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Typhoon Mangkhut = Typhoon Mangosteen?


AbeSurd

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3 minutes ago, digbeth said:

Thailand gets to name it this time

Really? All I know is the UK news media are spelling and pronouncing it 'Mangkhut'. And that sure looks like mangosteen in Thai.

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38 minutes ago, Briggsy said:

Interesting, thanks. Thais seem to like naming disasters after food. A Thai teacher once told me Thais call the financial crash of 1997 the 'Tom Yam Gung' (ต้มยำกุ้ง) financial crash.

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Just now, AbeSurd said:

Interesting, thanks. Thais seem to like naming disasters after food. A Thai teacher once told me Thais call the financial crash of 1997 the 'Tom Yam Gung' (ต้มยำกุ้ง) financial crash.

Not only disasters. The nickname of the policeman in the news nearly every day at the moment is Big Joke.

Joke in Thai is congee soup, rice with pork meatballs and an egg.

joke soup.jpg

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On 9/17/2018 at 1:47 AM, AbeSurd said:

Interesting, thanks. Thais seem to like naming disasters after food. A Thai teacher once told me Thais call the financial crash of 1997 the 'Tom Yam Gung' (ต้มยำกุ้ง) financial crash.

The American 2008 Sub-Prime crash was also called 'Hamburger Financial Crash' by the Thais also

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5 hours ago, digbeth said:

The American 2008 Sub-Prime crash was also called 'Hamburger Financial Crash' by the Thais also

Do you know what Thai word/phrase was used for 'financial crash'? The same Thai teacher who told me about the "Tom Yam Gung" crash told me it was a Thai word like "ferd" or "fud" (sorry, I didn't note down how it was written in Thai). She told me "ferd/fud" meant "jam" or "block", but I've never been able to find this word in a dictionary.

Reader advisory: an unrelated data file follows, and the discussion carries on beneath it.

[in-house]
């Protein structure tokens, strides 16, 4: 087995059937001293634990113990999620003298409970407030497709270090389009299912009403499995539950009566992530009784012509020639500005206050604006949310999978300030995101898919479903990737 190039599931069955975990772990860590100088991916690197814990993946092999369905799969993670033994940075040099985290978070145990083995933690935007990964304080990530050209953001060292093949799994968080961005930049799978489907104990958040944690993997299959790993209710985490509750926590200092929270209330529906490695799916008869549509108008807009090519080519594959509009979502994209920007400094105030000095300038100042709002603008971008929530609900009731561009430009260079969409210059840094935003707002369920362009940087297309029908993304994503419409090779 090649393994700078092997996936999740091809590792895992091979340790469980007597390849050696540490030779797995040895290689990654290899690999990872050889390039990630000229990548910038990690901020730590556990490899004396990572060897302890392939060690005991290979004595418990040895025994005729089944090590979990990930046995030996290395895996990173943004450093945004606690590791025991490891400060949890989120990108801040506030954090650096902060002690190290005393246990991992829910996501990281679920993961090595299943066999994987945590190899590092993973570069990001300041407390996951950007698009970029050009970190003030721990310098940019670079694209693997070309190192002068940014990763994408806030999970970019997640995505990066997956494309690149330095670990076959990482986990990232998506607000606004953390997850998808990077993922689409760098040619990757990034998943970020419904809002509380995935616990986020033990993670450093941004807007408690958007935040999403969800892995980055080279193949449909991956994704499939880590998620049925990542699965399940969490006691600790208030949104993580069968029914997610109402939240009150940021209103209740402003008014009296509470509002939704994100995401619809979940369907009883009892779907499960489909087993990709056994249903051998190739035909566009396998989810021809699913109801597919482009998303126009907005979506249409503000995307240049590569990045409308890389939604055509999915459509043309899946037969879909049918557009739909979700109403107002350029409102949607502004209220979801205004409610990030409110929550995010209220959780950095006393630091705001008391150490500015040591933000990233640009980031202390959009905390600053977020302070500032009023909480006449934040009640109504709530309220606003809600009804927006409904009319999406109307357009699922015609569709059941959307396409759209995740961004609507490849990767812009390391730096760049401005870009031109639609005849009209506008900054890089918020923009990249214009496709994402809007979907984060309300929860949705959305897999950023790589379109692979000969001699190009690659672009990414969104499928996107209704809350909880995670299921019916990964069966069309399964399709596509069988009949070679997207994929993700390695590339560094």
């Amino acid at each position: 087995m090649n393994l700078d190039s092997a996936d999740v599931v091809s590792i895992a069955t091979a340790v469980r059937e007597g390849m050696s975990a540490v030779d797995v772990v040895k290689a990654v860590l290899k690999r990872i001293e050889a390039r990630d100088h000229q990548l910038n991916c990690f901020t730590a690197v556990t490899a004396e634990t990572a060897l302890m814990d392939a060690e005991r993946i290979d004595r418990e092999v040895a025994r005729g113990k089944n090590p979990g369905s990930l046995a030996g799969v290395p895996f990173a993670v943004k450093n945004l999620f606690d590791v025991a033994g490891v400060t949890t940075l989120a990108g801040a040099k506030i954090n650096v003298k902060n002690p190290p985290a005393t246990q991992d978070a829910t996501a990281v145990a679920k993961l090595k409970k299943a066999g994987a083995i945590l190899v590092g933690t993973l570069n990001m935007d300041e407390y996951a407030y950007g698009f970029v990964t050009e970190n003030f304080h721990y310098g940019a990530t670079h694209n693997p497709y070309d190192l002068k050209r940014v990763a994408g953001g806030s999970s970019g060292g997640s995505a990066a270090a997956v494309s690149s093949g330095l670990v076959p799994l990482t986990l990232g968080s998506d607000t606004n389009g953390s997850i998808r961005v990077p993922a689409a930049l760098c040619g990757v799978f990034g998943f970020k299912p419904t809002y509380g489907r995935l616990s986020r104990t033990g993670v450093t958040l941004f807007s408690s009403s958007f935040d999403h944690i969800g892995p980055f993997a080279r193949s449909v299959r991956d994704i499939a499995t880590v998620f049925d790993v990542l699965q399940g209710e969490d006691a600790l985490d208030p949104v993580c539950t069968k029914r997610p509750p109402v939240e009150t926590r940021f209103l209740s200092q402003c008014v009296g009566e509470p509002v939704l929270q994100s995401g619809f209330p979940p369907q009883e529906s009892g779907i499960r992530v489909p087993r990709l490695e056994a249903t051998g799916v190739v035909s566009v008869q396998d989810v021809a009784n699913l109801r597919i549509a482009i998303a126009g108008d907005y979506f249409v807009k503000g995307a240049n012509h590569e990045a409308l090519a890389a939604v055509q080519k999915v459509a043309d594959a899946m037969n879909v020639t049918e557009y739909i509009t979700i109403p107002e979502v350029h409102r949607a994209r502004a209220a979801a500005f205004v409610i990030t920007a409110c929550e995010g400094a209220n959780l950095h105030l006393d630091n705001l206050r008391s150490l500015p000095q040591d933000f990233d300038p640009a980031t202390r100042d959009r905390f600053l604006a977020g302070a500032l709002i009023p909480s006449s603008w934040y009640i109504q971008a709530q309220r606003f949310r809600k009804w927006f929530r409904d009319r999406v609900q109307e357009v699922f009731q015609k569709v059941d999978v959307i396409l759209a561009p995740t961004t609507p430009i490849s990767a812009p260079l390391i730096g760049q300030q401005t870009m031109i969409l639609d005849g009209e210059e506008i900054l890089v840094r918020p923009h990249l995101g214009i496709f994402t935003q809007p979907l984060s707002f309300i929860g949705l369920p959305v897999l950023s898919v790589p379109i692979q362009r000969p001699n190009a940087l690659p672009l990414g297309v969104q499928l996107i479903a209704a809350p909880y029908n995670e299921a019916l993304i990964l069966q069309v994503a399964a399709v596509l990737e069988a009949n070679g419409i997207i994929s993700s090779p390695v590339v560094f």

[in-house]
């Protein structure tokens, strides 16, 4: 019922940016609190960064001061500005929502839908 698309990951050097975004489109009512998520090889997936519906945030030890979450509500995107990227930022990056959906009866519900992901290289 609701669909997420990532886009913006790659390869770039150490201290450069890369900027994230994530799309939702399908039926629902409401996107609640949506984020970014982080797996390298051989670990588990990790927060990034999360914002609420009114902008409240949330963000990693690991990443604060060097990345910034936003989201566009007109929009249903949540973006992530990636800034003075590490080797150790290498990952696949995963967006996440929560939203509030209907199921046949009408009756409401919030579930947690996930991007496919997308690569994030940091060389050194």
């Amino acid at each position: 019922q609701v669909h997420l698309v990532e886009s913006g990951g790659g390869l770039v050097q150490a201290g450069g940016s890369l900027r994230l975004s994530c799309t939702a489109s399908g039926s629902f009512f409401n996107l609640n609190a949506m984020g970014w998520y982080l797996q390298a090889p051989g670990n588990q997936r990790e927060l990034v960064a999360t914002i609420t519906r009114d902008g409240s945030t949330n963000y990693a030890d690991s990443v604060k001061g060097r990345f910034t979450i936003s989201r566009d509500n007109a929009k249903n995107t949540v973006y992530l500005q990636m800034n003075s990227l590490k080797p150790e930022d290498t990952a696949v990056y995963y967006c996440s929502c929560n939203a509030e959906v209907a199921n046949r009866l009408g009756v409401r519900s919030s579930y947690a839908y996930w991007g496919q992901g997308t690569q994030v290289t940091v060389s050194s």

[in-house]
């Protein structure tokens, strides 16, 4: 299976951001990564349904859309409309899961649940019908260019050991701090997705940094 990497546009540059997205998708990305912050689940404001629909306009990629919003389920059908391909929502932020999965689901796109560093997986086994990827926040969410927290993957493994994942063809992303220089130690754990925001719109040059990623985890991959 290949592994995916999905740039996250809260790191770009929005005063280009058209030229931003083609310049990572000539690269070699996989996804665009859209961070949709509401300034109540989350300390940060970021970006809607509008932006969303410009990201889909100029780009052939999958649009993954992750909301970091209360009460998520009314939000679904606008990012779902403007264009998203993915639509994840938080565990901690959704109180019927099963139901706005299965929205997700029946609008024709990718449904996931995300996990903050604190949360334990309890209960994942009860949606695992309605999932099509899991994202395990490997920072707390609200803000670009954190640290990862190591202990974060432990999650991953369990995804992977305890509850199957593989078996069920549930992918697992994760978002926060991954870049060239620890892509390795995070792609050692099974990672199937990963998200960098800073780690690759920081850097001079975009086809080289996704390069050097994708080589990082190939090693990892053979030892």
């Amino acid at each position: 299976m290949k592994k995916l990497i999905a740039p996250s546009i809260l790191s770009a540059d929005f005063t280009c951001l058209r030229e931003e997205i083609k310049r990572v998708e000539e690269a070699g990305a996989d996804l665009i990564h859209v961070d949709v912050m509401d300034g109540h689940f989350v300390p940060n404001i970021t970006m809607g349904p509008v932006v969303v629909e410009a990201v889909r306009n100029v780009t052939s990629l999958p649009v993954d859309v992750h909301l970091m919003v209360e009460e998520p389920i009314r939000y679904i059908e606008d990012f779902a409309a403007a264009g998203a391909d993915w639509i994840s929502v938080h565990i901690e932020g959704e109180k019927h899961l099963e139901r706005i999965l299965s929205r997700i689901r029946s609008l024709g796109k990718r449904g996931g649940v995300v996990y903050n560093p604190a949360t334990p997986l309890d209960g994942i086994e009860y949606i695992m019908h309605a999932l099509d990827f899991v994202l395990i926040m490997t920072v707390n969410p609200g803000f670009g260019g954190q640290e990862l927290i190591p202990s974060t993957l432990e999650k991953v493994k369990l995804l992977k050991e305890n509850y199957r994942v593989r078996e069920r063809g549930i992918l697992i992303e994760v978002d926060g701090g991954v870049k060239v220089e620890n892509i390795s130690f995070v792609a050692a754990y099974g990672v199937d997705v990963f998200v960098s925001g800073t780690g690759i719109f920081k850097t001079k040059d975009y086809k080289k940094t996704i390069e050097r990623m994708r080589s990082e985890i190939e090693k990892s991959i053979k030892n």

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ฝืด Fued is friction

เศรษกิจฝืดเคือง  economy in a slowdown

 

เฟ้อ is bloated/increase

เงินเฟ้อ inflation

ท้องเฟ้อ bloated stomach

 

 

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5 hours ago, digbeth said:

ฝืด Fued is friction

เศรษกิจฝืดเคือง  economy in a slowdown

 

เฟ้อ is bloated/increase

เงินเฟ้อ inflation

ท้องเฟ้อ bloated stomach

 

 

Thank you! Thanks to your help, after eleven years I've now been able to find ฝืด (ferd) in my dictionary.

I’ve also checked my school notes (no Thai script, only transliteration). So I think my teacher suggested เงิน ฝืด (ngun ferd) as in เงิน ฝืด ต้ม ยำ กุ้ง (ngun ferd tom yam gung) for the 1997 financial crash. My dictionary translates เงิน ฝืด as ‘deflation’, though literally I suppose it’s something like ‘stuck money’.

So for the 2008 crash, would you render it as เงิน ฝืด แฮมเบอร์เกอร์ (ngun ferd hamburger)?

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11 hours ago, digbeth said:

วิกฤต for crisis

วิกฤตต้มยำกุ้ง was how the 97 crash was known

you can google hamburgur crisis too

Thinking about it, over time such events get called different things. At least in the UK, in the early days of the 2008 financial crisis/crash, it was called the 'credit crunch'. 'Crunch' is quite close to friction/jam/stuck.

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  • 2 weeks later...
On 9/17/2018 at 12:49 AM, bannork said:

Not only disasters. The nickname of the policeman in the news nearly every day at the moment is Big Joke.

Joke in Thai is congee soup, rice with pork meatballs and an egg.

joke soup.jpg

I've been struggling to understand this ever since you posted it. Now I can see from an English language news item that you're referring to "Maj-Gen Surachate Hakpan - famous for his high profile crime busting and known in the media as Big Joke". I also see from my dictionary that โจ็ก can mean congee (rice porridge) - as in your picture. Or โจ็ก can indeed be used as a Thai slang noun to mean 'joke'. But this doesn't get me much further. How is his nickname written in Thai?

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54 minutes ago, AbeSurd said:

I've been struggling to understand this ever since you posted it. Now I can see from an English language news item that you're referring to "Maj-Gen Surachate Hakpan - famous for his high profile crime busting and known in the media as Big Joke". I also see from my dictionary that โจ็ก can mean congee (rice porridge) - as in your picture. Or โจ็ก can indeed be used as a Thai slang noun to mean 'joke'. But this doesn't get me much further. How is his nickname written in Thai?

บิ๊กโจ็ก a Thai friend surmised he originally got the nickname โจ็ก because of his love for rice soup then when he rose through the ranks to deputy head, he acquired the บิ็ก big, i.e. senior, powerful. Quite a few figures in uniform acquire big in front of their nickname to show their power.